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Ethnic and Immigrant Communities May Bear Brunt of Covid-19 Impacts

Ethnic and Immigrant Communities May Bear Brunt of Covid-19 Impacts

Ethnic and Immigrant Communities May Bear Brunt of Covid-19 Impacts

Magazine, Living Well,  Julian Do, Contributor to Immigrant Magazine

LOS ANGELES, California – “The Coronavirus will hit ethnic and immigrant communities in California the hardest,” says Dr. Rishi Manchanda, founder and president of Health Begins, during a telebriefing organized by Ethnic Media Services and sponsored by the Blue Shield of California Foundation.

According to the data tracking at Johns Hopkins University’s Coronavirus Virus Center, of the nearly 1 million confirmed cases of Coronavirus outbreak worldwide, also known as Covid-19, the US leads with 234,462 cases as of April 2.

On March 31, President Donald Trump announced that the death toll caused by Covid-19 nationwide could rise from 100,000 to 240,000 in the month of April.

The latest report from the California Department of Public Health shows the state has 8,155 cases with 171 fatalities as of March 31.

Currently, there’s no breakdown of cases based on demographics in California but many experts believe communities of colors are the most vulnerable group.

Dr. Manchanda explains that Covid-19 tend to prey on those with poor health and thrive in areas of high population density. And these are the precise conditions that the minorities have already found themselves in under prior to the pandemic.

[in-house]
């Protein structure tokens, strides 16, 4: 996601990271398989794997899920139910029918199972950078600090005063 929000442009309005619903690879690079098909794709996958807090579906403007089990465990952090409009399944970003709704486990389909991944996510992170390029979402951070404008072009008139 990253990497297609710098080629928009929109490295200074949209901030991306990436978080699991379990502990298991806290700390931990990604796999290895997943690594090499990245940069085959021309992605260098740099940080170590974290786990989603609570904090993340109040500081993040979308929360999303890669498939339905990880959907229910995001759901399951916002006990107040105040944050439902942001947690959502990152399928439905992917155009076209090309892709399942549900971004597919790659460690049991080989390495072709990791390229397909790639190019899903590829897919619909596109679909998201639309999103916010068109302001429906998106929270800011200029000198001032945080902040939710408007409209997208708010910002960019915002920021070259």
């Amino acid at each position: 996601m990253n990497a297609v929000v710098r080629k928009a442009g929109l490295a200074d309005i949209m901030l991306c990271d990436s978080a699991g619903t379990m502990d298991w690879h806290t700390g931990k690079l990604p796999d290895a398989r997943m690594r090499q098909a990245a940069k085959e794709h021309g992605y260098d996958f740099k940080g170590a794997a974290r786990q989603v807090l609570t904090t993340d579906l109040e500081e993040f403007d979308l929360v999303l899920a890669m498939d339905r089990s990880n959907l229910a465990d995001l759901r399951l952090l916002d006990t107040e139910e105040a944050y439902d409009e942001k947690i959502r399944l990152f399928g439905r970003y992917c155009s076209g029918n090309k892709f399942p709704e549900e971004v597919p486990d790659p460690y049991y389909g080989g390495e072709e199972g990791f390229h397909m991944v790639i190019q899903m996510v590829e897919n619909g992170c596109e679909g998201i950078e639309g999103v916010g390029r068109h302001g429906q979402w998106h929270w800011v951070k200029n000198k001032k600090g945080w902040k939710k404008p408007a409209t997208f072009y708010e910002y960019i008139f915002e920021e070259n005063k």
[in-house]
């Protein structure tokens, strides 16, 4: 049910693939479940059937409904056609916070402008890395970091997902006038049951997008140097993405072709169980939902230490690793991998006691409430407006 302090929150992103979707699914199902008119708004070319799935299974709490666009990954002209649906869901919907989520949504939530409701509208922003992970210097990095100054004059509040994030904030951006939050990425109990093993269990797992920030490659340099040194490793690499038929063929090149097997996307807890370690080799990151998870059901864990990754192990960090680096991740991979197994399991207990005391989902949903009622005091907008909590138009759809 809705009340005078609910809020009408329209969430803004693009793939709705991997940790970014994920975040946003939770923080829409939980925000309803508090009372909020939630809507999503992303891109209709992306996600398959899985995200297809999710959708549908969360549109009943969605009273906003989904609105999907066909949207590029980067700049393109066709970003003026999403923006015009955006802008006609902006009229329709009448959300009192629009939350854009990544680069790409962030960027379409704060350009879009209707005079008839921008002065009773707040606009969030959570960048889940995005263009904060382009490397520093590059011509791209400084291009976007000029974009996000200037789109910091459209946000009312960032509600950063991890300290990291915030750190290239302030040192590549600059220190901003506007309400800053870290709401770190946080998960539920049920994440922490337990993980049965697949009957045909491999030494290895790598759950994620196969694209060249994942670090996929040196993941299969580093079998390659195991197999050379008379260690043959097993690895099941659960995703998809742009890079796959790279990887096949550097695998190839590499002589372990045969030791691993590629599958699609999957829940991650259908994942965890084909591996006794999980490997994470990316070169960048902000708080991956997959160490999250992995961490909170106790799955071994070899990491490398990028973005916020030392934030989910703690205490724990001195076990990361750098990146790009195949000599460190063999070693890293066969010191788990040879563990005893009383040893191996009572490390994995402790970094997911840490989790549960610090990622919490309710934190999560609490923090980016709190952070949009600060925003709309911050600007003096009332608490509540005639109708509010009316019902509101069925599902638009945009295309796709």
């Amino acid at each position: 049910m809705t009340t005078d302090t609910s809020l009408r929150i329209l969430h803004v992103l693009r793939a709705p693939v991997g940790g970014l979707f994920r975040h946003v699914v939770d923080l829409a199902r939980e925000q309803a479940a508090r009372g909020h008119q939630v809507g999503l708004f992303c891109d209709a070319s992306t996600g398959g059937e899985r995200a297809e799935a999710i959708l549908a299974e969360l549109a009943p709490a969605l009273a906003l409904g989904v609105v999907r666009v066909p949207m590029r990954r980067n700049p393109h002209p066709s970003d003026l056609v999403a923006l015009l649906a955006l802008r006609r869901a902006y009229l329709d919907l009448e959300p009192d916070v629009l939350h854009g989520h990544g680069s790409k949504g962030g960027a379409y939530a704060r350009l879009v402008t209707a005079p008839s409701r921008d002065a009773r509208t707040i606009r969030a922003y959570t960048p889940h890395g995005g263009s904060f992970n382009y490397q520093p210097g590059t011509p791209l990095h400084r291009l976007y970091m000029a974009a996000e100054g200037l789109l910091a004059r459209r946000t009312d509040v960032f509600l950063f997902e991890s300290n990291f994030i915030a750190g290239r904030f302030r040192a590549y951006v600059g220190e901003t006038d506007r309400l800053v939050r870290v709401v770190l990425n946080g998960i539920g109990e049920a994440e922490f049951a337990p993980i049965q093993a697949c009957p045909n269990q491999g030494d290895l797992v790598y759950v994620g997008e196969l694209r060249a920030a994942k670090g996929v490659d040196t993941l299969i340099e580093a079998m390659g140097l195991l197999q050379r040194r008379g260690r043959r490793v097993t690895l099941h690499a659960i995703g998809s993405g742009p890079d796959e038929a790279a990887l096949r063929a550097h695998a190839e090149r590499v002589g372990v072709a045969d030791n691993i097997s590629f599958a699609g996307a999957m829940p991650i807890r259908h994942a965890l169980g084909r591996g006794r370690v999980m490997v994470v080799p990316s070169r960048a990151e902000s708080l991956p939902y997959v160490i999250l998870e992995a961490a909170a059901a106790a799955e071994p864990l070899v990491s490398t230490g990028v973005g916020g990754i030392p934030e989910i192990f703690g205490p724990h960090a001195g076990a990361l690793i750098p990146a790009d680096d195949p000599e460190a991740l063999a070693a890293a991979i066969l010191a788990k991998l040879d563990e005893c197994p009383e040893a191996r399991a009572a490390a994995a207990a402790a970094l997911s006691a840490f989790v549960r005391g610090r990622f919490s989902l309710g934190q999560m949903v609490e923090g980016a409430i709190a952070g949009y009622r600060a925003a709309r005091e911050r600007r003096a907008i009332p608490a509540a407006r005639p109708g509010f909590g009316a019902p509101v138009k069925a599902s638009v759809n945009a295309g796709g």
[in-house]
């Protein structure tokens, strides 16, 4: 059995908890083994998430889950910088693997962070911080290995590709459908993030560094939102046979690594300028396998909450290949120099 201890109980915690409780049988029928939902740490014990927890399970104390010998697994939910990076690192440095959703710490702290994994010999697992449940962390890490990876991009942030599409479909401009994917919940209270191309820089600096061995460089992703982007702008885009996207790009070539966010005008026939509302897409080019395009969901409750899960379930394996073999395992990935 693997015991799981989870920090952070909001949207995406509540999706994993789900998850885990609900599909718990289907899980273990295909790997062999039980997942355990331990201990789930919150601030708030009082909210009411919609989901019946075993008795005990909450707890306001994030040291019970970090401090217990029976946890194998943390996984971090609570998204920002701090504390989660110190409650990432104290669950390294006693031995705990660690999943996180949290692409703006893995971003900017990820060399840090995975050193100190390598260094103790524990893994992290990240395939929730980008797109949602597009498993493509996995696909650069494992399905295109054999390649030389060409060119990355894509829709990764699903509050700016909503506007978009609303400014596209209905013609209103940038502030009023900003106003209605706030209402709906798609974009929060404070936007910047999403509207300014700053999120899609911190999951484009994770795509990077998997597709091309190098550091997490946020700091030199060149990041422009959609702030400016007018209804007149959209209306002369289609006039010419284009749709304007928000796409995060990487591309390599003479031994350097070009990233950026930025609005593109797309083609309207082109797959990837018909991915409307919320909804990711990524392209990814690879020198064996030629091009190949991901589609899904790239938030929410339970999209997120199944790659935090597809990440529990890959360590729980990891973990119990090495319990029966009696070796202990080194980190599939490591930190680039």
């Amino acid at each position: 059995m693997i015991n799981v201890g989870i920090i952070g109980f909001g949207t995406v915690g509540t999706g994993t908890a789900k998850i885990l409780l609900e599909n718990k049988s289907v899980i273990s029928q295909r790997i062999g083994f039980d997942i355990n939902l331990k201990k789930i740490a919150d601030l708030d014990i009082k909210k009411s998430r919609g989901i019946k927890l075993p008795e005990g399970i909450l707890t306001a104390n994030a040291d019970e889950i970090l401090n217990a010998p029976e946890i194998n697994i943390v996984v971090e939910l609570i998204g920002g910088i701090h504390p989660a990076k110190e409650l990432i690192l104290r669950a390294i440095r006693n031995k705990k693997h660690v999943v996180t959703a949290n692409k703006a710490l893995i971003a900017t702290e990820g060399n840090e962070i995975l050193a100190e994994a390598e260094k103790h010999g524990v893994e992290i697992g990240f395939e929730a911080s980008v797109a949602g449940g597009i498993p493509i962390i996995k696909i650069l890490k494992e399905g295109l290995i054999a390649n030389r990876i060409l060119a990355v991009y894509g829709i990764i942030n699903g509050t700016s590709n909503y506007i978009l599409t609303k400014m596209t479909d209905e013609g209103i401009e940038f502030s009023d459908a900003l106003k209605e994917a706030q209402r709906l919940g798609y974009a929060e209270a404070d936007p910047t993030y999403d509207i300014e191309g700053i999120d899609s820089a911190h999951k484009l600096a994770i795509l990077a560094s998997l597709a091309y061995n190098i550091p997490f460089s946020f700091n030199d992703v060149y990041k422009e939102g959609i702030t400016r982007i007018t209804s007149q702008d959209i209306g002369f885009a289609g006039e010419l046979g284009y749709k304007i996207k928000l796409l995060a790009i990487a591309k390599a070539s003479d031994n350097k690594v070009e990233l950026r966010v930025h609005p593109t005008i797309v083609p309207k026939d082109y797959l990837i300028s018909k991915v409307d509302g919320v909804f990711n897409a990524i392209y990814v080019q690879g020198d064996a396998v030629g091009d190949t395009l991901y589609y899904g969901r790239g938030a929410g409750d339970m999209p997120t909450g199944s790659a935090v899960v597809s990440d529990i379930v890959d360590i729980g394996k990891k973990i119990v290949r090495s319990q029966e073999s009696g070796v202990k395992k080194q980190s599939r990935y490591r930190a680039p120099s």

The telebriefing also featured two physicians on the frontlines of the global pandemic – Dr. Daniel Turner-Lloveras of the Harbor UCLA Medical Clinic and Dr. Tung Nguyen of the University of California, San Francisco. Also present were psychiatrist Dr. Sampat Shivangi, who serves on the Trump Administration’s panel on mental health and substance abuse, and Manju Kulkarni, executive director of A3PCON, a community-based organization advocating for low income, immigrant, refugee and other disadvantaged sectors of the population in the Asian and Pacific Islander American (APIA) Community.

Dr. Turner-Lloveras says any solution to combat Covid-19 now is only as good as how the healthcare system can effectively cover the weakest link, which are the highly populated and low income areas where many ethnic communities and undocumented immigrants reside. If this population doesn’t get special attentions, the spread would be hard to contain.

“Now is the time to put the issue of public charge aside,” says Dr. Turner-Lloveras. He notes that 43% of undocumented immigrants have no health insurance.

“Everyone who has Covid-19 symptoms should immediately call healthcare centers and clinics for pre-screening. If qualified, they should go to designated locations for testing immediately. No one will be turned away for lacking insurance coverage or legal documents”.

As his Harbor UCLA Medical Clinic is located in the low-income area of Los Angeles, Dr. Turner-Lloveras is aware of previous raids by ICE at some medical clinics to round up immigrants without papers. He believes all hospitals should be declared “ICE-free zones” to allay the fear of getting arrested by ICE so people could come out of the shadows to seek testing to stop the spreading.